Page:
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Just Ask!
An NCF Column for Inquiring Patients

By Prof. Alan Cocchetto

[The "Just Ask!" column is intended to act as a means for patients to inquire about issues related to the NCF's research activities.  This column is NOT intended to act as medical advice in any way, shape or form!  The National CFIDS Foundation assumes no responsibilities for any action or treatment under-taken by readers.  For medical advice, please consult your own personal healthcare providers.]
Q: I have been diagnosed with CFS. My doctor wants to put me on IVIG. Is there any information in the medical literature that you may be aware of regarding its use for this disease? (Internet question)
A: For those who may not be familiar with the terminology, IVIG is intravenous immunoglobulin. IVIG is a blood product that contains the pooled IgG immunoglobulins which are antibodies extracted from the plasma of blood donors. Now, to answer your question, there is information in the medical literature. Let me expand on this as best as I can. CFIDS/ME patients have been found to have diminished amounts immunoglobulins
and in fact, subclass deficiencies (IgG1 and IgG3), have been seen [1 - 6]. As such, immunoglobulin replacement may be helpful to some patients [7 - 10]. I suggest you take these references to your physician and once they have reviewed this material with you, then perhaps you can make an informed decision regarding treatment. This may take on additional significance in light of the CD19 B-cell abnormalities that were found in patients. This research was recently published [11] and it was further highlighed by the NCF [12].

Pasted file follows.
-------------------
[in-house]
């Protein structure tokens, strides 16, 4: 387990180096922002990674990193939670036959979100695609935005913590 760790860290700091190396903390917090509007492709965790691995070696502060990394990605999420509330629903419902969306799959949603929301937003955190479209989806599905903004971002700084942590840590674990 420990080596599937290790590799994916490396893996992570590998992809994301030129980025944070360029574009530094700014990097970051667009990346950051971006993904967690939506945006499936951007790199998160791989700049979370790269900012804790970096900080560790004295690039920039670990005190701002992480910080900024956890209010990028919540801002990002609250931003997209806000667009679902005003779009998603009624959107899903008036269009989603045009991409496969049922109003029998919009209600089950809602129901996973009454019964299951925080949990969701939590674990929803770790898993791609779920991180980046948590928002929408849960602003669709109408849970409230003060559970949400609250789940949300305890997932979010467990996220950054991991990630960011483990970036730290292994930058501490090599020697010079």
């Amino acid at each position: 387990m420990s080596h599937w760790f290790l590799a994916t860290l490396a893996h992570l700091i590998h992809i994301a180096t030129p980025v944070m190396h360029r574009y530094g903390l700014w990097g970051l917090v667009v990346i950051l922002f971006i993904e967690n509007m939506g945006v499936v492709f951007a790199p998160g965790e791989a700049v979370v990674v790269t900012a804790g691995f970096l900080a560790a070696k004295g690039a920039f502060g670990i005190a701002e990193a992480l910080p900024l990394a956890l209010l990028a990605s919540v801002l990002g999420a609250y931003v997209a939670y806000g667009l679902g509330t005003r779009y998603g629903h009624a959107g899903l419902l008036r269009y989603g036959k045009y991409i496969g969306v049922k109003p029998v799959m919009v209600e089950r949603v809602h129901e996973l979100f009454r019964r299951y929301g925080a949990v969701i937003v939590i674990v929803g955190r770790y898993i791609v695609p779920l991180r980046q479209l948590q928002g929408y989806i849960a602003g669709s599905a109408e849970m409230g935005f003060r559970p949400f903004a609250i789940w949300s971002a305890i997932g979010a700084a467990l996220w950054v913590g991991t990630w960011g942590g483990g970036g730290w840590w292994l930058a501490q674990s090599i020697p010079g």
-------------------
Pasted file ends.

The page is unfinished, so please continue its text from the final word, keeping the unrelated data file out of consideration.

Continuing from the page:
1. Immunologic abnormalities in chronic fatigue syndrome; Klimas NG, Salvato FR,
Morgan R, Fletcher MA; J Clin Microbiol. 1990 Jun;28(6):1403-10
2. Immunological abnormalities in the chronic fatigue syndrome; Lloyd AR, Wakefield D,
Boughton CR, Dwyer JM; Med J Aust. 1989 Aug 7;151(3):122-4
3. IgG1 subclass deficiency in patients with chronic fatigue syndrome; Read R, Spickett G,
Harvey J, Edwards AJ, Larson HE; Lancet. 1988 Jan 30;1(8579):241-2
4. Immunoglobulin subclass abnormalities in patients with chronic fatigue syndrome;
Wakefield D, Lloyd A, Brockman A; Pediatr Infect Dis J. 1990 Aug;9(8 Suppl):S50-3
5. IgG subclass deficiencies in chronic fatigue syndrome; Komaroff AL, Geiger AM,
Wormsely S; Lancet. 1988 Jun 4;1(8597):1288-9
6. IgG subclass deficiency and chronic fatigue syndrome; Linde A, Hammarstrom L,
Smith CI; Lancet. 1988 Apr 16;1(8590):885-6
7. A double-blind, placebo-controlled trial of intravenous immunoglobulin therapy
in patients with chronic fatigue syndrome; Lloyd A, Hickie I, Wakefield D, Boughton C,
Dwyer J; Am J Med. 1990 Nov;89(5):561-8
8. A controlled trial of intravenous immunoglobulin G in chronic fatigue syndrome;
Peterson PK, Shepard J, Macres M, Schenck C, Crosson J, Rechtman D, Lurie N;
Am J Med. 1990 Nov;89(5):554-60
9. Double-blind randomized controlled trial to assess the efficacy of intravenous
gammaglobulin for the management of chronic fatigue syndrome in adolescents;
Rowe KS; J Psychiatr Res. 1997 Jan-Feb;31(1):133-47
10. Intravenous immunoglobulin treatment for the chronic fatigue syndrome; Straus SE;
Am J Med. 1990 Nov;89(5):551-3
11. Clinical activity of folinic acid in patients with chronic fatigue syndrome; Lundell K,
Qazi S, Eddy L, Uckun FM; Arzneimittelforschung. 2006;56(6):399-404
12. It Is What It Is: Searching for Truth; The NCF's report on important keynote medical
discrepancies regarding a severe B-cell immunodeficiency in CFIDS/ME patients; 2006

Q: I heard rumors over the internet that the NCF had interests in folinic acid as a possible treatment option. Can you share any information with the patient community? (Internet question)